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The presence of counterfeit currency in the stream of commerce has been around almost as long as there’s been currency and commerce. In order to keep up with counterfeiters and their ever-increasing sophistication in printing fake bills, governments have developed a variety of methods for printing money that is difficult to reproduce. One of the most common methods, MAG, or magnetic counterfeit bill detection, involves the use of specialized magnetic inks. The magnetic properties embedded in the bills can be read by ink testing devices and currency counters with magnetic detection capabilities to weed out the phony bills from the genuine ones.
What are magnetic inks?
Magnetic inks are ones with pigments containing magnetic material – typically iron oxide – similar to what is used in the coatings of audio and video tape. These inks are employed by most countries today, including the US, UK and Canada, in the printing their paper currencies.
How does magnetic counterfeit detection work?
There are a number of methods and devices used in detecting the magnetic properties in currency. The simplest devices are hand-held units and single-bill readers that require the user to rub or slide the bill across a sensor. The device emits a signal, usually audible, to indicate the presence of the magnetic properties in the bill. These simple units are easy to use and relatively effective in magnetic counterfeit detection, but are impractical for banks, businesses and others with large amounts of cash to examine.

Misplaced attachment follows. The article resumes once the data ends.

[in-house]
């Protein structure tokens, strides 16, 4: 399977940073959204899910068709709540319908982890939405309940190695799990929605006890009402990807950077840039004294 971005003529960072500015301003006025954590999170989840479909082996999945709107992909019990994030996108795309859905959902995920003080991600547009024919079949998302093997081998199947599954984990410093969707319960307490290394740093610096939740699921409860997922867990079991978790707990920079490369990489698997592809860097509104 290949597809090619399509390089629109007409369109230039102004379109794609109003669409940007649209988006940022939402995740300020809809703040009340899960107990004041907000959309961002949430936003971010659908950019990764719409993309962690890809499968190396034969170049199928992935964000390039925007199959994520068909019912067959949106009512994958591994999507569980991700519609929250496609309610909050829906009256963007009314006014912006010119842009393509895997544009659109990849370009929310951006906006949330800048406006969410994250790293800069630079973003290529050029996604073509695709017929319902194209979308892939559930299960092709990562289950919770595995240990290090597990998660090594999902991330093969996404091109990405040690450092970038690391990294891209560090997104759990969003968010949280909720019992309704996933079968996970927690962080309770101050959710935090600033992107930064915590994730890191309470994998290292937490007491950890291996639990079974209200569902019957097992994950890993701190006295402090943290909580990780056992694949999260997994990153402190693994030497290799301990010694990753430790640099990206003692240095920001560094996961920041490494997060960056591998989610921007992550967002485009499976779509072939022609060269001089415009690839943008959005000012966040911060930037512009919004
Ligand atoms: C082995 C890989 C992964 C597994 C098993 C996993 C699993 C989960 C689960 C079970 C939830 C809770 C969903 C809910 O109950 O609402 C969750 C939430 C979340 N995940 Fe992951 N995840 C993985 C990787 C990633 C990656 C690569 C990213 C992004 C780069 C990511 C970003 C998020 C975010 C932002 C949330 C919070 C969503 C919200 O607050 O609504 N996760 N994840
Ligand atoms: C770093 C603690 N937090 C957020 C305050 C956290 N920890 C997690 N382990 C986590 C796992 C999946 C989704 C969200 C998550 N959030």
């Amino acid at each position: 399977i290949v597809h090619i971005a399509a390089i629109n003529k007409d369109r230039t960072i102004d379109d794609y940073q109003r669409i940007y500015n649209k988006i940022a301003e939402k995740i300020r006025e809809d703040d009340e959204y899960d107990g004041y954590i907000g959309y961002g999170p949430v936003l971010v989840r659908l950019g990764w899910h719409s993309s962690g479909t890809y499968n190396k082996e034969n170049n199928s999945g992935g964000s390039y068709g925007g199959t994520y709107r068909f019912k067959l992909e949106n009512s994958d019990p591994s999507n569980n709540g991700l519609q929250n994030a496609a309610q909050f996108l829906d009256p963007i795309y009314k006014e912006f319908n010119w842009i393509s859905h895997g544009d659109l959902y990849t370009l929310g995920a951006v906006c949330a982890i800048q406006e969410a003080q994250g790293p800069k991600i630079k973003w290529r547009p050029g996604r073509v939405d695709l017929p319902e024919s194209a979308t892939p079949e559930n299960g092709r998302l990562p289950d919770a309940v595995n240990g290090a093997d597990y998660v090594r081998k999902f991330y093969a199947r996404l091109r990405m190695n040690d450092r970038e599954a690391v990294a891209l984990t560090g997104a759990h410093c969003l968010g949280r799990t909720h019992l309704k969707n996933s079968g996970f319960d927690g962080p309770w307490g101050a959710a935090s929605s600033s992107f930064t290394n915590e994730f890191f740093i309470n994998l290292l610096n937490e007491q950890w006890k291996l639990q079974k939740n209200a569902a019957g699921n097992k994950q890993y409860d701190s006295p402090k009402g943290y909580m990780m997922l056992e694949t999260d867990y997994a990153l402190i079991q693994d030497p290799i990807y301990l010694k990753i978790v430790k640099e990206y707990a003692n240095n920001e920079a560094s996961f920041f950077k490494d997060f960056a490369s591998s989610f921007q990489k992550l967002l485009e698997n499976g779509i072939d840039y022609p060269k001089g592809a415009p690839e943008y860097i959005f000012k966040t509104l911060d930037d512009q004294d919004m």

To accommodate the need for quick and reliable identification of phony bills, most currency counters today are equipped with one or more counterfeit detection technologies of which magnetic counterfeit detection is one of the most popular. Modern money counters can scan hundreds or even thousands of bills per minute, providing users with an effective defense in the fight against counterfeiters.
How effective is magnetic counterfeit detection?No single method of counterfeit detection is 100% foolproof, which is why most bill counters today include more than one form of detection capability. Sophisticated counterfeiters have discovered ways to incorporate magnetic inks in their printing operations to varying success. Additionally, the constant circulation of bills can degrade their magnetic properties over time, resulting on false readings by bill counters. These cases are rare, however, and the use of magnetic counterfeit detection remains among the fastest, most effective and most affordable methods available for catching fake bills.